Bringing Identity to Crypto

Another feature of Byteball is identity verification. Every Byteball user can link their Byteball address to their real-world identity. Byteball has partnered with Jumio, the leading provider of identity verification services, in order to verify its users’ identities. Once verified, a user’s personal data is securely stored directly in their wallet. At the same time, a hash of the personal data is stored on the public DAG and signed by a trusted attestor.

This feature allows Byteball users to decide what to disclose and to whom. When you want to disclose your identity to a service provider, you just pull it out of your wallet in a few clicks. This is useful when participating in ICOs, for example.

Shop With Chatbots

Users can talk to merchant chatbots on Byteball’s platform to purchase goods and services, and pay in just two clicks. It’s easy to discover what chatbots are available for you via Byteball’s built-in Bot Store. For example, one day your local pizzeria could have its own Byteball chatbot, where you could conveniently order a pizza using cryptocurrency.

Byteball’s Two Currencies

Byteball has two built-in cryptocurrencies: bytes and blackbytes. Bytes (GBYTE) are the commonly used currency on Byteball’s platform, and all transactions are public. You can buy or sell bytes without leaving the wallet by chatting with a trading bot. You can also trade on Bittrex, Cryptox, Cryptopia, Changelly, and Bitsquare exchanges.

The Byteball team also created blackbytes in order to provide their users with complete privacy when needed. Blackbytes are a cash-like, untraceable currency whose transactions are not visible on the public database. You cannot buy or sell blackbytes on traditional cryptocurrency exchanges. However, you can buy and sell blackbytes using Freebe, which exchanges blackbytes from one user to another, completely anonymously.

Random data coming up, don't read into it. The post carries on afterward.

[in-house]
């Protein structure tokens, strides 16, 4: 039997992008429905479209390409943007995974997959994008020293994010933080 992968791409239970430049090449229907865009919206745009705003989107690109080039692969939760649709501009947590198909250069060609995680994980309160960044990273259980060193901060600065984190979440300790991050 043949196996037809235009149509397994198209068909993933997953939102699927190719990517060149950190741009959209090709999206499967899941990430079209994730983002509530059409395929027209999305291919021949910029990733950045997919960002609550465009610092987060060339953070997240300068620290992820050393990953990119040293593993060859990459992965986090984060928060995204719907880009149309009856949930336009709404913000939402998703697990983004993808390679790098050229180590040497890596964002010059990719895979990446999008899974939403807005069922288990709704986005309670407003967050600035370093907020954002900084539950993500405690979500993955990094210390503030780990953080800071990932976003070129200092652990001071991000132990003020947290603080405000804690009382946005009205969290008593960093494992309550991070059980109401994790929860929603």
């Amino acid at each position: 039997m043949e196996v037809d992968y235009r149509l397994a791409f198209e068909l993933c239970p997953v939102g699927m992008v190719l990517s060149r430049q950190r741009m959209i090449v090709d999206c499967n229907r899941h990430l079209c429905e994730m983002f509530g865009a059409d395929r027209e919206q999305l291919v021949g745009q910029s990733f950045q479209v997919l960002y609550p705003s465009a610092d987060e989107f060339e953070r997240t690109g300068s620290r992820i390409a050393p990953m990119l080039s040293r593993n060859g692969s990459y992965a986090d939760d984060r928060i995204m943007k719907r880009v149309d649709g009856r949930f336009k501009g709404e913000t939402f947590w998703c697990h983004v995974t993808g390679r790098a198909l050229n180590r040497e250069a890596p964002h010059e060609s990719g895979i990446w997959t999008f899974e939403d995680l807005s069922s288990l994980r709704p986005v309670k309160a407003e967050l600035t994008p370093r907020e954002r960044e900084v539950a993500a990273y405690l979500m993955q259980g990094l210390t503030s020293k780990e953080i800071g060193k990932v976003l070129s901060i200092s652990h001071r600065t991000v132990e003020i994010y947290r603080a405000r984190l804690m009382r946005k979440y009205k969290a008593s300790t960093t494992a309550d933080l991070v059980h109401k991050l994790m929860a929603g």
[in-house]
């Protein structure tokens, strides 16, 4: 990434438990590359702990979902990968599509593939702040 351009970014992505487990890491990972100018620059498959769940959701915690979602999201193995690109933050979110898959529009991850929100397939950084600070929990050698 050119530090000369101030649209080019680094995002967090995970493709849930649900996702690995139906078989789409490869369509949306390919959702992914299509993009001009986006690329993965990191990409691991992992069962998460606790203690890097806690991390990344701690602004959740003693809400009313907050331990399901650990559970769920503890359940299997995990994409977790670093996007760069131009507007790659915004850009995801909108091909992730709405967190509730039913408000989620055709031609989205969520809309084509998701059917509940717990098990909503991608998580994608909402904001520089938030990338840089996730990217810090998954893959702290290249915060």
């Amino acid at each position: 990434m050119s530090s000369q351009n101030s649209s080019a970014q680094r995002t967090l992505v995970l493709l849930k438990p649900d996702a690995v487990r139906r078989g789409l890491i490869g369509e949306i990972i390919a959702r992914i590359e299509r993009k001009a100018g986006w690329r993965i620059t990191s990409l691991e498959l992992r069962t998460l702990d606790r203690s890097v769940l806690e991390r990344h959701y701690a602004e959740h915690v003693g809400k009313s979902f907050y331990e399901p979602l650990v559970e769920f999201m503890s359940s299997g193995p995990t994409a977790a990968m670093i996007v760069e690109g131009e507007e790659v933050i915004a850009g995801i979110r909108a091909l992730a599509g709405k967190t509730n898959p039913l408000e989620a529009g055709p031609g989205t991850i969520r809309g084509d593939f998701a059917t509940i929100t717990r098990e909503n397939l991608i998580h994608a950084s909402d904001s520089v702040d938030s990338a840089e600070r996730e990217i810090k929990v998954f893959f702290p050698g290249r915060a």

Fair Initial Distribution

Byteball has made a very bold move in the crypto world by deciding to distribute 98% of all bytes and blackbytes for free to Bitcoin and Byte holders. This decision was made to allow mass adoption to occur by distributing their currency to as many people as possible.

The amounts you receive are proportional to your proven balances in BTC and Bytes on the distribution date. To prove your balances, install the wallet and chat with the Transition Bot (you will find it in the Bot Store in the wallet). The bot will help you link your Bitcoin and Byteball addresses by making a micropayment or signing a message.

So far, there have been 10 rounds of distribution. 64.5% of the total supply has been distributed. The 11th round is tentatively scheduled for the full moon on March 2.

Stay up to date on the distribution rounds by visiting the “Distribution” section of Byteball’s website.

Competitors and Challenges

There aren’t many other cryptocurrency platforms built using DAG technology out there, so Byteball doesn’t really have many competitors. However, the biggest DAG-based platform is IOTA, and they are currently much more popular and successful than Byteball—IOTA is one of the top 10 cryptocurrencies on CoinMarketCap. That said, Byteball and IOTA are different platforms with different focuses, so they shouldn’t really be considered competitors.

Right now, the main challenge for Byteball is to gain more popularity and adoption. It’s still a pretty obscure cryptocurrency platform. First and foremost, Byteball will have to up their marketing game so more people know who they are and what they do. The technology and features are solid, so once they gain more exposure, Byteball could potentially become incredibly popular.

Conclusion

Byteball is truly a one-of-its-kind platform, and it has a lot of exciting developments on the horizon. Byteball’s ease of use, unbounded scalability, and smart contract features could make this platform a very successful peer-to-peer network system around the globe.

To get involved with the Byteball community, definitely join their active Slack channel. You should also follow them on Twitter, like them on Facebook, follow their blog, and subscribe to their subreddit.